Newly funded micro-credential programs will provide Albertans with job-ready skills

Albertans aiming to upgrade their skills, gain new skills or rejoin the workforce now have a new avenue at the University of Alberta, thanks to $1.14 million in new provincial funding over the next two years.

The investment in 10 U of A programs is part of an $8-million announcement from Advanced Education to fund short-term micro-credential programs to help Albertans quickly re-skill or upskill to meet the demands of a changing economy.

“We invite Albertans looking to accelerate the next stage of their careers to come to the University of Alberta to seek a bold new future,” said Bill Flanagan, U of A president.

“The post-secondary institutions of today must be forward-looking, flexible and solution-oriented — producing graduates with the talents and skills required to take on the jobs of today and tomorrow.”

Of the 10 projects at the U of A selected to receive funding, a certificate program in computer game design submitted by the Faculty of Arts received the most, $497,250.

Digital humanities professor Sean Gouglas, who heads up the computer game design certificate, explains the program consists of nine 10-hour micro-credentials that focus on level design, interactive experience and interface prototyping, and user testing.

He adds the funding comes at a time when video games are experiencing a surge. The Canadian games industry generated $4.3 billion in revenue last year — a 20 per cent increase since 2019.

“Computer games have become the most important media form today, providing a cultural touchstone for generations of Albertans,” says Gouglas. “It is important that Canadians and Albertans generate stories and experiences unique to our lived experiences.

“Promoting a vibrant gaming economy in Alberta through a talented and skilled workforce will help its citizens tell those stories.”

The funding will support the development of 69 micro-credential programs at 21 post-secondary institutions across the province. The programs will align with the priority industry sectors outlined in Alberta’s Recovery Plan, including health, artificial intelligence, energy and software engineering, among others.

Jessica Butts Scott, U of A associate vice-president of online and continuing education, notes micro-credentials are hyper-focused on developing a specific set of skills and competencies that address the gaps an industry is seeking — through short, powerful bursts of quality and credible learning.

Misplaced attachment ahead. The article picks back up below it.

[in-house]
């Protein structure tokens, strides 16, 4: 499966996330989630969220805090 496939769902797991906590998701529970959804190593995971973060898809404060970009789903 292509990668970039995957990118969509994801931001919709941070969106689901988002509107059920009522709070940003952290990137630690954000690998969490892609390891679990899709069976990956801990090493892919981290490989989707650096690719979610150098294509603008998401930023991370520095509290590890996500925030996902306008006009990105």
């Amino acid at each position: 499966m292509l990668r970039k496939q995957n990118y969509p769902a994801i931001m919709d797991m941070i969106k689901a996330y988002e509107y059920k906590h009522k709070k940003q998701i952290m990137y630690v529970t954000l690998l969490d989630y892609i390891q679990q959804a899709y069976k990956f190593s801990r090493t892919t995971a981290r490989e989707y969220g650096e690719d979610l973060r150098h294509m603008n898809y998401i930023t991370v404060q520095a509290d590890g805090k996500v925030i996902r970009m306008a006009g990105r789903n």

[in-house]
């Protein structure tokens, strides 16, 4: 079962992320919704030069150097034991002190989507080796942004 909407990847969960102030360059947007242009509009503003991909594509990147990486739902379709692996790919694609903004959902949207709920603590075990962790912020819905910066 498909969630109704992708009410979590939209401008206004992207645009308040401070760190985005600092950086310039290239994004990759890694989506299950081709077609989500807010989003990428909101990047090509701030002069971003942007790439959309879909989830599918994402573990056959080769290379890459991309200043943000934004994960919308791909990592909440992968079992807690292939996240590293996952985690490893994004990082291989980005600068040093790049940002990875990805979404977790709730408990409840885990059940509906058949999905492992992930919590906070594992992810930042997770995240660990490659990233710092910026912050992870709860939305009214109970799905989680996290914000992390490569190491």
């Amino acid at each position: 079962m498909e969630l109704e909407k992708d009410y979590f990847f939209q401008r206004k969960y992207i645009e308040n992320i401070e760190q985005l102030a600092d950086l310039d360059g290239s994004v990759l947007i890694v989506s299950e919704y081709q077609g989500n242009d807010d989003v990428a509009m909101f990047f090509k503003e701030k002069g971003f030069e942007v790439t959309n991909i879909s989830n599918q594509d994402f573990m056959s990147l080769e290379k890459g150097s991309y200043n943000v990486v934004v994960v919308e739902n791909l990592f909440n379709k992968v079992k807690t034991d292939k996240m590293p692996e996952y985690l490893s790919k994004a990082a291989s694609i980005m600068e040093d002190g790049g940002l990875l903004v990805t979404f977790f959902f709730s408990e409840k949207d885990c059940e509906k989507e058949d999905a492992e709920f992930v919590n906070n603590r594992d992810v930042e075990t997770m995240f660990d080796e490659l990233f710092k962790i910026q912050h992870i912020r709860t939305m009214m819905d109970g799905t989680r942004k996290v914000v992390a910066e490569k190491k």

“This funding will enable the University of Alberta to continue to develop innovative micro-credential courses and programs that suit the changing and growing needs of our learners and the workforce in Alberta,” says Butts Scott.

“We look forward to the micro-learning opportunities and connections that we will build as a result of this funding.”

Micro-credential programs support the Alberta 2030: Building Skills for Jobs strategy by providing students with flexible and innovative learning opportunities to help them develop skills for jobs.

“Micro-credentials empower Albertans to develop the job-ready skills they need to be successful and build new careers, while ensuring employers have access to the talent they need to grow their business,” said Advanced Education Minister Demetrios Nicolaides. “I’m thrilled we’re able to expand this program in a meaningful way that supports our students, post-secondary institutions, employers and industry to secure Alberta’s future.”

The U of A programs receiving funding include:

  • Computer Game Design Certificate
  • Tenue de livre (Bookkeeping)
  • Interprofessional Healthcare Simulation Series
  • Accompagnement de l’enfant autiste (Autistic Children Support)
  • Physics Inspired Neural Networks (PINNS)
  • Electricity Markets
  • A Reinforcement Learning Approach to Artificial Intelligence
  • Tourism and Recreation Series
  • Blockchain for the Supply Chain
  • Social Procurement and Environmental, Social, Governances (ESG) Leadership

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